The syndrome of alexia without agraphia occurs rarely in multiple sclerosis (MS). We report a patient with right homonymous hemianopsia and alexia without agraphia as his initial manifestations of relapsing-remitting MS. magnetic resonance imaging (MRI) demonstrated a hyperintense lesion in the left occipital subcortical white matter (WM) and an enhancing lesion in the splenium of the corpus callosum. The clinical presentation and MRI findings were consistent with disconnection of the functional right occipital visual cortex from structures responsible for language comprehension in the left hemisphere. The diagnosis of MS was confirmed by subsequent development of additional periventricular WM lesions. ( info)

9/9. Alexia without agraphia following cerebral venous thrombosis associated with protein c and protein s deficiency.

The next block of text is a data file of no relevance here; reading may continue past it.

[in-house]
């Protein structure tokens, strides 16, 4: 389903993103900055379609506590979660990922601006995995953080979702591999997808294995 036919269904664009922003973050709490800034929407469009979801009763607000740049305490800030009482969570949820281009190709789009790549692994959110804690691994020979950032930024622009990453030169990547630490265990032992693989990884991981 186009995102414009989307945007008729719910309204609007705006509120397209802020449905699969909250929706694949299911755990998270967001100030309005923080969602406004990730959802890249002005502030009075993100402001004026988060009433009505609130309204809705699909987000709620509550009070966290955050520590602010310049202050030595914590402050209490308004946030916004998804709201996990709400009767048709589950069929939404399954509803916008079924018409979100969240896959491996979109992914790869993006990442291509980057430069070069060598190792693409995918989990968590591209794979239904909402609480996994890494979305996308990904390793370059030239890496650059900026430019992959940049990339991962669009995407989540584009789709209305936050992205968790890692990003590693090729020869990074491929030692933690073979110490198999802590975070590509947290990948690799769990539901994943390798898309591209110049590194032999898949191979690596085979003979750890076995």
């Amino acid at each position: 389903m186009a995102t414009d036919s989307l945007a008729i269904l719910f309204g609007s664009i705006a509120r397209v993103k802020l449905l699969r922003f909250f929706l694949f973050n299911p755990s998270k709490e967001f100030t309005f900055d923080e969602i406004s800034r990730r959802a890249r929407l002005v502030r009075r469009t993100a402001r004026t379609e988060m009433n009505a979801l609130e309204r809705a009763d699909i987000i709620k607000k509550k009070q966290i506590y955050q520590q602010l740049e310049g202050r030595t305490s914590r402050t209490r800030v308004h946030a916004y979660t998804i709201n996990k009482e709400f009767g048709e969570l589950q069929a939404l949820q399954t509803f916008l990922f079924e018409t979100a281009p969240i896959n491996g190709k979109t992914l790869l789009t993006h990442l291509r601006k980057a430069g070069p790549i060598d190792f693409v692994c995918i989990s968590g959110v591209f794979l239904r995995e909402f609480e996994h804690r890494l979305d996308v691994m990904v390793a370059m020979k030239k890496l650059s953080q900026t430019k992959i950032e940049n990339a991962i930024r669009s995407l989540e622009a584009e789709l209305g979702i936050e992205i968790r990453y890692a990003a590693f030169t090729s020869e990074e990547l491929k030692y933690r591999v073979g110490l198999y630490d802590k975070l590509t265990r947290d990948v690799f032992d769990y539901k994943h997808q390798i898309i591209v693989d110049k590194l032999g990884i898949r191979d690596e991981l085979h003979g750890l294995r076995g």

A 26-year-old right handed female was admitted to hospital with right homonymous hemianopia associated with alexia without agraphia. Her cranial magnetic resonance imaging and magnetic resonance angiography revealed a left occipital venous infarction due to thrombosis of the left transverse, sigmoid sinuses and the left internal jugulary vein. The underlying conditions were protein c and protein s deficiency associated with the use of oral contraceptives. To our knowledge, alexia without agraphia has never been described due to a venous infarction associated with hereditary thrombophilia in the literature. ( info)